I’m a teacher, so when summer rolls around I always have a grand idea in my head of what my time at home with my kids will be like. I plan on trips to the splash park, summer library programs, and the pool. Something fun every week I tell myself. No technology on Tuesdays. At least one awesome family vacation. We’ll eat fruit and veggies with every meal, we’ll dine on the patio every night, and my kids will proclaim it the best summer ever.
Then the inevitable happens. I get about a week in and everyone is arguing. The baby’s sleep schedule is messed up. The big kids are staying up later, and everyone is cranky. I’m so stressed out trying to pack four kids for the pool, that I’m in no frame of mind to enjoy the trip. We hit up way too many drive-thru windows for dinner because our whole schedule is off, and meal prep has gone by the wayside.
Three weeks in and it’s too hot to take those morning walks/bike rides I envisioned because the whining just wouldn’t be worth it. The kids retreat to the video game room for hours at a time, and the guilt of too much screen time nags at me. I see our “perfect summer” slipping through my fingers as I count the days until school starts back up.
This year to make things just a little more chaotic, we moved. Twice. A short stay at my mother-in-laws until our new house was ready, then we moved 13 years of stuff for the second time in three weeks. Week five of summer found me at my wits end.
Now as I’m in the final week of our summer break, I realize that we didn’t accomplish much on my summer to-do list. I’m pretty sure my oldest only read about five chapters of a book all summer. My second grader only read a handful of books, and I never sat down once to help my four-year-old learn how to write his name for preschool. I worry that my kids will think their summer was zero fun, and I totally failed at being the entertaining, super fun summer Mom I wanted to be.
At least I did until my eleven-year-old said this was the best summer ever. I actually laughed out loud thinking he was joking. As I asked a few more questions I realized he was quite serious. He talked about how the new backyard is so big, how we met some new friends at the neighborhood pool, and how pumped he was that this was the summer he was old enough to help his Dad mow the lawn. He went on about how he couldn’t believe I finally agreed to let him go to overnight camp for two weeks, and how it was amazing. My seven-year-old chimed in that he loved his week at day camp too.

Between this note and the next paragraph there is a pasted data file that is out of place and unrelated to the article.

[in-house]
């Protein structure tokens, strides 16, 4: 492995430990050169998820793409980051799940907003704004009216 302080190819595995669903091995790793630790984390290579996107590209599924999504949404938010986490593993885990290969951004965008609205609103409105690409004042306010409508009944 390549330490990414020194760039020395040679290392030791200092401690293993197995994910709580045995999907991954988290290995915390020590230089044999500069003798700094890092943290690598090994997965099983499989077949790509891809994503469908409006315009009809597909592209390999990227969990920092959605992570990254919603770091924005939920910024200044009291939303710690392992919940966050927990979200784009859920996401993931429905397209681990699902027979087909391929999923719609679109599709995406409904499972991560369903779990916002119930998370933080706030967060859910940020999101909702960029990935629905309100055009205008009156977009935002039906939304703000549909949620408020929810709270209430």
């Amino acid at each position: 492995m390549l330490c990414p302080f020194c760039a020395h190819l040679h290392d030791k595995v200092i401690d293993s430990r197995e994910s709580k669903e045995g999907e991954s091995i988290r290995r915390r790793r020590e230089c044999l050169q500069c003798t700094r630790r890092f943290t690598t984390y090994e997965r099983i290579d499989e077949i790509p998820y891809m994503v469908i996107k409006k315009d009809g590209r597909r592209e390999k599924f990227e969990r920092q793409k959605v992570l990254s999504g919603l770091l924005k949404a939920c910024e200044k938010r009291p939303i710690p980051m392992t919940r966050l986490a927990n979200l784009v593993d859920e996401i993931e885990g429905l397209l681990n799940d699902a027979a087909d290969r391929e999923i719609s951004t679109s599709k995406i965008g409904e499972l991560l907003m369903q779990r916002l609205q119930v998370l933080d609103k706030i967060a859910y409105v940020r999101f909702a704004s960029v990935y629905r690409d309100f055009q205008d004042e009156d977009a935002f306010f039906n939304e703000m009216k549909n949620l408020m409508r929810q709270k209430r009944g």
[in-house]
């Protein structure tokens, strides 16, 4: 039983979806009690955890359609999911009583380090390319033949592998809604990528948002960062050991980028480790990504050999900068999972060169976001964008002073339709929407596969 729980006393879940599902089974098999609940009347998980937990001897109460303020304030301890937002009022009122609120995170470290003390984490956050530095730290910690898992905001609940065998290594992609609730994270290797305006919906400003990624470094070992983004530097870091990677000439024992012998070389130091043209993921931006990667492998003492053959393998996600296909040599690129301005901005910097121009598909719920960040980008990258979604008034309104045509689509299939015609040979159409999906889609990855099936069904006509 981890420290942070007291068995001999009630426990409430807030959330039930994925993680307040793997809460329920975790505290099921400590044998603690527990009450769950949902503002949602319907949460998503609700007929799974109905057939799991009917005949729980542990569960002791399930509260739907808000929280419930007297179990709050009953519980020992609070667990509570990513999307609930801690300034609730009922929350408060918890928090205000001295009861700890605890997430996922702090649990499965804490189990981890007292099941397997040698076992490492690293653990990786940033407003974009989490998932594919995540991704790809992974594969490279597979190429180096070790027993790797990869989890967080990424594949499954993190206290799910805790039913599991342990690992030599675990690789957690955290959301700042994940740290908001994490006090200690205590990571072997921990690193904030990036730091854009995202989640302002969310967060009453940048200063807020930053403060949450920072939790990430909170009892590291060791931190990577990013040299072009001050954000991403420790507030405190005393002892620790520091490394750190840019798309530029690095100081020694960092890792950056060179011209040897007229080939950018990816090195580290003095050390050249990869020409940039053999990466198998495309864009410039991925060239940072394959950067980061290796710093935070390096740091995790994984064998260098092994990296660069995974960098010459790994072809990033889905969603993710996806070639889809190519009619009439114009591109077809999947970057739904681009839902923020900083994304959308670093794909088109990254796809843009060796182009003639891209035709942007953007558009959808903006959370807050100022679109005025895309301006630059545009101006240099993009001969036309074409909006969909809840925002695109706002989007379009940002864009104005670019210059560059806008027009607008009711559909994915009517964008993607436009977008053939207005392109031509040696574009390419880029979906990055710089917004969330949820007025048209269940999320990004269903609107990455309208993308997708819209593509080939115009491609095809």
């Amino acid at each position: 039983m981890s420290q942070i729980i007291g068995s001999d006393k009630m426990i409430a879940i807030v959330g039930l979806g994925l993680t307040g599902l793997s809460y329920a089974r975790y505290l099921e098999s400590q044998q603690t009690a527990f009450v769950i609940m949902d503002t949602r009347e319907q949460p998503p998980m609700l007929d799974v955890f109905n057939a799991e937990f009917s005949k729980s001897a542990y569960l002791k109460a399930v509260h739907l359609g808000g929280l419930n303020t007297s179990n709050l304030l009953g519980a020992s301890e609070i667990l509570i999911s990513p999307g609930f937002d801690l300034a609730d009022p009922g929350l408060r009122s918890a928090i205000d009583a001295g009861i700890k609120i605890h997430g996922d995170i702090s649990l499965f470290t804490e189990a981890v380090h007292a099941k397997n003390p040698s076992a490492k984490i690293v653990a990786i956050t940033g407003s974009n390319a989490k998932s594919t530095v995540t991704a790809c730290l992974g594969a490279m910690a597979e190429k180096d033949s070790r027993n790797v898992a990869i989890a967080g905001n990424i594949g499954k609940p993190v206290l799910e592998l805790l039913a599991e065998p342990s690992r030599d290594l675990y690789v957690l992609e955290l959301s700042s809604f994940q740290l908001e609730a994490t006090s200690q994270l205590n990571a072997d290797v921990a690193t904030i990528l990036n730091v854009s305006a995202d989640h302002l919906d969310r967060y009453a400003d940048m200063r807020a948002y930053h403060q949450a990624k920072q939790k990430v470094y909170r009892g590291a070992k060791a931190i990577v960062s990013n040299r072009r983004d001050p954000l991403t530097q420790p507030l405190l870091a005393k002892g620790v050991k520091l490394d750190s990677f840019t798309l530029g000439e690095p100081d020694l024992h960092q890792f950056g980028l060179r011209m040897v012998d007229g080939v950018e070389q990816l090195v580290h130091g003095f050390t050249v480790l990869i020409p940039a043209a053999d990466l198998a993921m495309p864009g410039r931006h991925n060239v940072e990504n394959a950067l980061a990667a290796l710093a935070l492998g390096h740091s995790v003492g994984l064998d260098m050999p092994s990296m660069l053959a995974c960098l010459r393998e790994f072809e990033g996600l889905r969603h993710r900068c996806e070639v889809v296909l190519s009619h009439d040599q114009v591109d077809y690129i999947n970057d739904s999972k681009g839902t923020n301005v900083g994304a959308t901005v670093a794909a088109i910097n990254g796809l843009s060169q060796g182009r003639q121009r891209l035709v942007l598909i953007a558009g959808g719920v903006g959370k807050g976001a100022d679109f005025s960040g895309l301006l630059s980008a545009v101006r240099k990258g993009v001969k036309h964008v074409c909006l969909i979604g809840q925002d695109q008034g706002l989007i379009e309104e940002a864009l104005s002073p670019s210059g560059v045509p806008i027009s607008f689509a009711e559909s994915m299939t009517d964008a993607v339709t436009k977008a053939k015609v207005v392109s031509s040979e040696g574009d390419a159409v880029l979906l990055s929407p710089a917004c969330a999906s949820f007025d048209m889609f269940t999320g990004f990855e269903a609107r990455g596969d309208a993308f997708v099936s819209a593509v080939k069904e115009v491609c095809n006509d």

They both talked about how fun it was to live with grandma for a few weeks. I asked my four-year-old what his favorite part of summer was, and he said snuggling on the new couch.
You guys. I was floored. Here I was beating myself up about putting on my worst summer Mom performance to date, and my kids hadn’t even noticed the difference between summers past and this one. To them, what we did was enough. Not just enough either. They actually feel like our summer was a really great one.
What have I learned from all this? To give myself some grace. Every summer isn’t going to play out like one of those awesome summer movies of our childhood. Some summers will be better than others, but kids don’t need lavish trips and a schedule packed with events to make it memorable. So if you’re like me and find yourself wishing for a do-over, let it go. Whatever you did with your kids this summer was good enough. Ask your kids what they liked about their summer break, and I bet you’ll be pleasantly surprised like me.